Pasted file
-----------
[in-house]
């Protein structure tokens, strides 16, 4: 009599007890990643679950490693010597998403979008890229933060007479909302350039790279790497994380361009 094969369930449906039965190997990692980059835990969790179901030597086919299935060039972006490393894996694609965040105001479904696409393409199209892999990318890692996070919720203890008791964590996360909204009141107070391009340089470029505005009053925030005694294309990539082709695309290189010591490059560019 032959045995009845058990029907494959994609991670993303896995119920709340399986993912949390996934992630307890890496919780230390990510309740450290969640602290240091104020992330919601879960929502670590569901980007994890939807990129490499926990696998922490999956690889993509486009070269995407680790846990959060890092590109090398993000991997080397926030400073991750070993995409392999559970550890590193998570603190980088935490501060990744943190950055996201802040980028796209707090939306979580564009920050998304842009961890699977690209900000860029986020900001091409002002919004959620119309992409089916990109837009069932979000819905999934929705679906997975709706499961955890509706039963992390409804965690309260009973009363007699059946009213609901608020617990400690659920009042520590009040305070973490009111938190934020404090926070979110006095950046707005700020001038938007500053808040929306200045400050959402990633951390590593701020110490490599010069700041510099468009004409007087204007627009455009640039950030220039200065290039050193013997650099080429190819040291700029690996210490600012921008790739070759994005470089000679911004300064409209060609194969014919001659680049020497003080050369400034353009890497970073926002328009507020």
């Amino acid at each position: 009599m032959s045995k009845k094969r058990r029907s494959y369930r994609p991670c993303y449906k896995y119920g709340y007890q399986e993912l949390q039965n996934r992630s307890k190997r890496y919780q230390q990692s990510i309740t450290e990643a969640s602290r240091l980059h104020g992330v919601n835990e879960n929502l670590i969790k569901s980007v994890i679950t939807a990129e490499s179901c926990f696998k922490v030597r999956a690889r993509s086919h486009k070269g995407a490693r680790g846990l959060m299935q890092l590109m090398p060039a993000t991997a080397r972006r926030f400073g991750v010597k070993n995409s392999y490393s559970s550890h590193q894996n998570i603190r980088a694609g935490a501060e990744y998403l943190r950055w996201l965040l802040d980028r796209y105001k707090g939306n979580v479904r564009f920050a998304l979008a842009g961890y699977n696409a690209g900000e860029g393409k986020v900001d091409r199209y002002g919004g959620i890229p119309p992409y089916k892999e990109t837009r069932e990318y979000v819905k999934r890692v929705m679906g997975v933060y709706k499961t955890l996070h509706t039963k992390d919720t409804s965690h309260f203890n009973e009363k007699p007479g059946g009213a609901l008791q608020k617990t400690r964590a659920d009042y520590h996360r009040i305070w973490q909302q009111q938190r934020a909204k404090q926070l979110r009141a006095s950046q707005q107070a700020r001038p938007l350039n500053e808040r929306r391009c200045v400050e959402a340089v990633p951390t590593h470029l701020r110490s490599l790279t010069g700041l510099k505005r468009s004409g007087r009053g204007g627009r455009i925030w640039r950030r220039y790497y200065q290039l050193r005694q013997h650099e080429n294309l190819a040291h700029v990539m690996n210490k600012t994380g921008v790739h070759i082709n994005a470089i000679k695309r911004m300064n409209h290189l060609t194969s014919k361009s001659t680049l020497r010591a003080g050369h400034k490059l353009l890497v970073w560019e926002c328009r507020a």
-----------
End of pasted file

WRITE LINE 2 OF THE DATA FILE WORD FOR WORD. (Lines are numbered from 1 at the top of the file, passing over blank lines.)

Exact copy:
């Protein structure tokens, strides 16, 4: 009599007890990643679950490693010597998403979008890229933060007479909302350039790279790497994380361009 094969369930449906039965190997990692980059835990969790179901030597086919299935060039972006490393894996694609965040105001479904696409393409199209892999990318890692996070919720203890008791964590996360909204009141107070391009340089470029505005009053925030005694294309990539082709695309290189010591490059560019 032959045995009845058990029907494959994609991670993303896995119920709340399986993912949390996934992630307890890496919780230390990510309740450290969640602290240091104020992330919601879960929502670590569901980007994890939807990129490499926990696998922490999956690889993509486009070269995407680790846990959060890092590109090398993000991997080397926030400073991750070993995409392999559970550890590193998570603190980088935490501060990744943190950055996201802040980028796209707090939306979580564009920050998304842009961890699977690209900000860029986020900001091409002002919004959620119309992409089916990109837009069932979000819905999934929705679906997975709706499961955890509706039963992390409804965690309260009973009363007699059946009213609901608020617990400690659920009042520590009040305070973490009111938190934020404090926070979110006095950046707005700020001038938007500053808040929306200045400050959402990633951390590593701020110490490599010069700041510099468009004409007087204007627009455009640039950030220039200065290039050193013997650099080429190819040291700029690996210490600012921008790739070759994005470089000679911004300064409209060609194969014919001659680049020497003080050369400034353009890497970073926002328009507020």